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Asleep at the Wheel: Tales from a Career in Recycling

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By Duncan Watson

This coming June I will begin my 30th year working with the City of Keene, New Hampshire. I started fresh out of graduate school, full of ideas, determined to save the world through recycling. Today, I’m currently finishing my book titled Tales from the Dump, Life and Death at an American Institution, which chronicles my three decades of work at the community level to build awareness, develop infrastructure, and oversee an operation that has processed and diverted thousands of tons of material from being burned or buried. I suppose in many ways I could be content to rest on my laurels. I grew a program from almost nothing, and my work has received lots of recognition over the years. Yet, in spite of this programmatic success, I’ve come to the conclusion that the current system has reached the limit of its potential in the U.S.; it’s structurally not possible to transform the current approach of people-centered recycling, with diversion rates topping out in the 20-30% range, into the needed 80+% diversion range.

My master’s thesis 30 years ago posited that recycling education was the way to the Promised Land of impressive recycling rates. My research showed that communities that invested in education had higher diversion rates, but it also showed that education would never get us to what was known then as the holy grail of 40% diversion—a rate which today seems laughably low in the face of current needs, were it not for the fact that my community’s diversion rate hovers in the mid to high 20’s.

The hard truth is that what we are doing is far from optimal and cannot be made to work any better. If I had to use an analogy, I would say that we are stuck in the wooden wheel phase in the development of the wheel. Most people seem content with the status quo. Yes, there are always naysayers claiming recycling is not worth the effort, and those arguments have largely been countered with empirical evidence that demonstrates that recycling does provide a host of benefits, both economic and environmental. My beef with recycling is that we are asleep at the wheel, and we aren’t thinking big enough.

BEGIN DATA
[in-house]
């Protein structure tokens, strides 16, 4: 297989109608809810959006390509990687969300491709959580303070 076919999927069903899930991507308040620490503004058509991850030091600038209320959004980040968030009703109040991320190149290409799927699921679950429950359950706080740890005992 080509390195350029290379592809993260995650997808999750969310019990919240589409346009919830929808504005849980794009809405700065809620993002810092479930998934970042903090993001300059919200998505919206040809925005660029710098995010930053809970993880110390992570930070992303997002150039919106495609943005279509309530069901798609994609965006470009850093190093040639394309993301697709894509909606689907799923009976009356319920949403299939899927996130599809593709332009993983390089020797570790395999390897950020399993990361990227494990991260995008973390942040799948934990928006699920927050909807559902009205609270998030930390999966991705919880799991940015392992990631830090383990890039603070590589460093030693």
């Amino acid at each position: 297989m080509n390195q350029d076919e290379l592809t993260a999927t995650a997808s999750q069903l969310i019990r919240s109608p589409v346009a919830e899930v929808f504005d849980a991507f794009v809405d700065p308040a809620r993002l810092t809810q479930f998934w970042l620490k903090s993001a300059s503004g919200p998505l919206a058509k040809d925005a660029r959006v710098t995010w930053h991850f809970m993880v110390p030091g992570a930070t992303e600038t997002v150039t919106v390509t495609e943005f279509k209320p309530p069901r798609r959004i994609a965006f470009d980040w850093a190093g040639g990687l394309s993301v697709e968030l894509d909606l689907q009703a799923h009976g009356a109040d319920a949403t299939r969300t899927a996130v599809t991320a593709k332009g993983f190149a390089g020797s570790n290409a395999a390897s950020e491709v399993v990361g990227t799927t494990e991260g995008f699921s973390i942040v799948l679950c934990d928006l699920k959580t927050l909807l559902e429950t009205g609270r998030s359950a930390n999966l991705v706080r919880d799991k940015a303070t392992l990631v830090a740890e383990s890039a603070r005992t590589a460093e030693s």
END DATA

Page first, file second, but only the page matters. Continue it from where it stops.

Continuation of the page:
The private sector nudged the world a small step in the right direction by introducing single stream recycling. Yet, the promise of this approach now seems more like going from a solid wood wheel to a wooden wheel with wooden spokes, rather than a high-performance steel-belted radial. It’s no wonder that under-performance is an issue when we put wooden wheels with wooden spokes on a vehicle that was being touted as capable of reaching speeds of 200 mph.

Single stream facilities have grossly exceeded their cost projections while producing products that are of marginal quality with a significant residue rate, which only serves to shy away elected leaders from being bold enough to see that there is a better way. The great news is that there is a better way, and it will be much less expensive than what practically every community across the country is doing right now. The bonus is that “the better way” addresses the barrier to meaningful diversion—convenience. Because we already know how to build a car that can go 200 mph, one that is outfitted with better ‘tires’ to keep the car on the road.

In this new ‘vehicle,’ the collected material is delivered to a centrally located transfer station and then is transported to a processing facility that leapfrogs the ‘wooden spoke’ facilities and puts the inbound material through a 50+ stage sorting process that achieves diversion rates of 80% and above. The frosting on this cake is that communities won’t have to put up any money to fund the infrastructure for new recycling centers. In fact, fewer trucks would be needed to collect the material at the point of generation because all the material can be collected in a single bin. Do you want an extra slice of cake with delicious frosting? That material that’s been sorted is now feedstock for manufacturing facilities co-located at the same site to produce finished goods.

Yes, a facility with this kind of technology is expensive, as they are designed to handle a thousand plus tons per day. We decry the lack of manufacturing facilities while also lamenting our low recycling rates.  Two birds, one stone. I’ll say it again—in the aggregate, these processing facilities will lower waste disposal costs, increase diversion rates, and cost municipalities next to nothing to build the infrastructure.

What does a community need to do to become part of this next generation? Commit their waste stream, and agree to a term of 20 years at an effective fixed rate with escalators that will be much lower than current costs. That commitment would come with ample protections in the event the technology does not perform. This is not some science fiction fantasy. All that is needed is the critical mass to fund one of these facilities for proof of concept. It’s the perfect blend of public-private partnerships but needs the government to lead by endorsing development. Because if you build it, people and material will come. We can do better. We have to do better.

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